Background Note on ‘Sustainable Mobility for Future’

Globally, transport remains the leading consumer of energy for most countries. The sector guzzles almost 30% of global energy demand and is responsible for 23% of emissions due to fuel combustion. Transport is also the largest growing emission sector. The risk of climate change reversing the positive impact accompanying economic growth looms large, calling for a concerted effort by countries in decarbonizing this sector.

Realizing the need to address the issue of emissions, pollution, congestion and improving access Governments are transitioning to low carbon mobility alternatives. There is also a greater focus on live ability and wellbeing of citizens. Cities are prioritizing mobility of people over motorized vehicles. Cities in China are adding capacities to their public transport and building BRT systems and expanding rail networks. They are also making way for pedestrian and cycle tracks by tearing down existing highways. London is also investing massively in upgrading and expanding its public transport. London is also encouraging shared mobility like ride hailing services to shift people out of private cars. The city is also transitioning towards adopting lower emission standards and implementing an ultra-low emission zone across London, from 2020 onwards.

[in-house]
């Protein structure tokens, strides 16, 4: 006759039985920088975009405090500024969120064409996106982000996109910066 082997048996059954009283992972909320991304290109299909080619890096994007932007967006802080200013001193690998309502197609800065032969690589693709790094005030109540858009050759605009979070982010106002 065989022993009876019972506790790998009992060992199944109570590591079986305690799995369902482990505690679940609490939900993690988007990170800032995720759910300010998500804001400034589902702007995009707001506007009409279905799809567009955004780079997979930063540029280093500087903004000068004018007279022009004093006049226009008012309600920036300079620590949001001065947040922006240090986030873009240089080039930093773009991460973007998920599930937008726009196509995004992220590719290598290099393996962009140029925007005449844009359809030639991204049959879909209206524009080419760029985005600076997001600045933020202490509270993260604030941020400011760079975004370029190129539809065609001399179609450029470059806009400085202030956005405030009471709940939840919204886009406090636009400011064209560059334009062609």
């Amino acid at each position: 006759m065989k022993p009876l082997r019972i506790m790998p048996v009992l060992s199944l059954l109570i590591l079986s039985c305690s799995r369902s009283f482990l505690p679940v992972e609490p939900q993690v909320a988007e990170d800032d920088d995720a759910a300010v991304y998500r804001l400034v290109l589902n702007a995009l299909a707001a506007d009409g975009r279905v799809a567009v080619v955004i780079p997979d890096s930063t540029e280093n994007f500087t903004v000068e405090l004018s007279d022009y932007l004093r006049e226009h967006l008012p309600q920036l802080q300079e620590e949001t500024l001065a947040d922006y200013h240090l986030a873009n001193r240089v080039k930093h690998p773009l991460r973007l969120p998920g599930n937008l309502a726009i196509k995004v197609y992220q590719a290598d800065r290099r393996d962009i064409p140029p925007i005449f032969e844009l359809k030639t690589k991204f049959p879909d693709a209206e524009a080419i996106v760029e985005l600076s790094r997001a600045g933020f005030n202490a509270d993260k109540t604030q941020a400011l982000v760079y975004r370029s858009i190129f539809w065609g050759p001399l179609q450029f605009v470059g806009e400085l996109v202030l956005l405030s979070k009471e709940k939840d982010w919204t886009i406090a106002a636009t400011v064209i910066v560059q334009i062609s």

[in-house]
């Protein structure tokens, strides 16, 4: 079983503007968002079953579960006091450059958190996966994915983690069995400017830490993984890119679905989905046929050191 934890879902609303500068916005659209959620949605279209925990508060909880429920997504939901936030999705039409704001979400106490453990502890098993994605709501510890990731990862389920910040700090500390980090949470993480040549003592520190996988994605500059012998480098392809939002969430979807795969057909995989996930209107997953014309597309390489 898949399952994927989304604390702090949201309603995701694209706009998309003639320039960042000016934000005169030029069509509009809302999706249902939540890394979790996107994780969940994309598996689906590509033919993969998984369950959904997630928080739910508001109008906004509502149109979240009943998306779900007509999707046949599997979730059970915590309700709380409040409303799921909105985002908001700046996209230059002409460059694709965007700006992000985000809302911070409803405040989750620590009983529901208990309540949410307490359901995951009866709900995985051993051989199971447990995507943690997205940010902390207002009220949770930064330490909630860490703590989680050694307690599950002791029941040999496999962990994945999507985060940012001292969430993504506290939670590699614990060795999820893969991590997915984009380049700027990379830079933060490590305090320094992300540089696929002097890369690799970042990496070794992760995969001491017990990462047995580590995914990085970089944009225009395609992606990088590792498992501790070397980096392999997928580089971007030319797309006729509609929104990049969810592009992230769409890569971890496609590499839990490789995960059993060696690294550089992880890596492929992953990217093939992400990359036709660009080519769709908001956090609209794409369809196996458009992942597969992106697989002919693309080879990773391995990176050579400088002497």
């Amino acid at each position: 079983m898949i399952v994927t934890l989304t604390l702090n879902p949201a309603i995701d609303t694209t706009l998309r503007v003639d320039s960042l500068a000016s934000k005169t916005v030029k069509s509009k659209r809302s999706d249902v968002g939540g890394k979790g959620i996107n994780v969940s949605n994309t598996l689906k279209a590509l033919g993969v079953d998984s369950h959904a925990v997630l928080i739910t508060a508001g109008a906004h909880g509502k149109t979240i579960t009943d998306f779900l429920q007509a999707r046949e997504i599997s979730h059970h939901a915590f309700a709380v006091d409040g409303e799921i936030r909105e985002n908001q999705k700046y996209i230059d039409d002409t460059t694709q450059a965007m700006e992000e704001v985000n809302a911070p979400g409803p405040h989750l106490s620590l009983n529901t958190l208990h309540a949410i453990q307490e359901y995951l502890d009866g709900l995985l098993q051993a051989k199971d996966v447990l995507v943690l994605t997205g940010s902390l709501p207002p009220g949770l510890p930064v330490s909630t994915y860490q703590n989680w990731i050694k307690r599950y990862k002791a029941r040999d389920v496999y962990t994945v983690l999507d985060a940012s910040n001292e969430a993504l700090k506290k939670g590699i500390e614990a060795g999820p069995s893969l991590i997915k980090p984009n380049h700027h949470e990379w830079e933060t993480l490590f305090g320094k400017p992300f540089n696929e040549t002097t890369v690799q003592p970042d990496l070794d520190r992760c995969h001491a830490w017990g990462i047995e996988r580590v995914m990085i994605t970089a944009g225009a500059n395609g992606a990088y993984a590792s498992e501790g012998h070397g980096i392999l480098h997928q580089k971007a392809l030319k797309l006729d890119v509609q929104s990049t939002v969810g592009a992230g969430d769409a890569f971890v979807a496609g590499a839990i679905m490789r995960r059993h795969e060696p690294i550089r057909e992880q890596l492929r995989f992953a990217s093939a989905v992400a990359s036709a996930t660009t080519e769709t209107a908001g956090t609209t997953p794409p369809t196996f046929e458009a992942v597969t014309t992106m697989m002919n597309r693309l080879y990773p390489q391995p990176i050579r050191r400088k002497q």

Increasingly cities are banning cars and creating car-free zones. Oslo has announced to be completely car-free by 2019. It aims to utilize the car parking space to create more cycle and pedestrian lanes and set a leading example of a people-oriented city.

In the Global South, cities in Africa and Asia are also focusing on people centric mobility. Jakarta with a poor pedestrian infrastructure, for instance, is focusing on building pedestrian access to integrate different transport modes. Ahmedabad, in India has built a BRT network with pedestrian and cycling network incorporated in its design. Cities like Rio- de-Janeiro are building inclusive public transport networks providing mobility options for residents of favelas.

To reduce the emission intensity of transport, countries are also exploring alternate vehicle technologies. Electric vehicles are being hailed as the future of mobility and are expected to constitute almost 30% of the all vehicle sales by 2025.

Even though, socio-economic and geo-political context differ widely across countries and cities, mutual learning can help accelerate shift to low carbon mobility solutions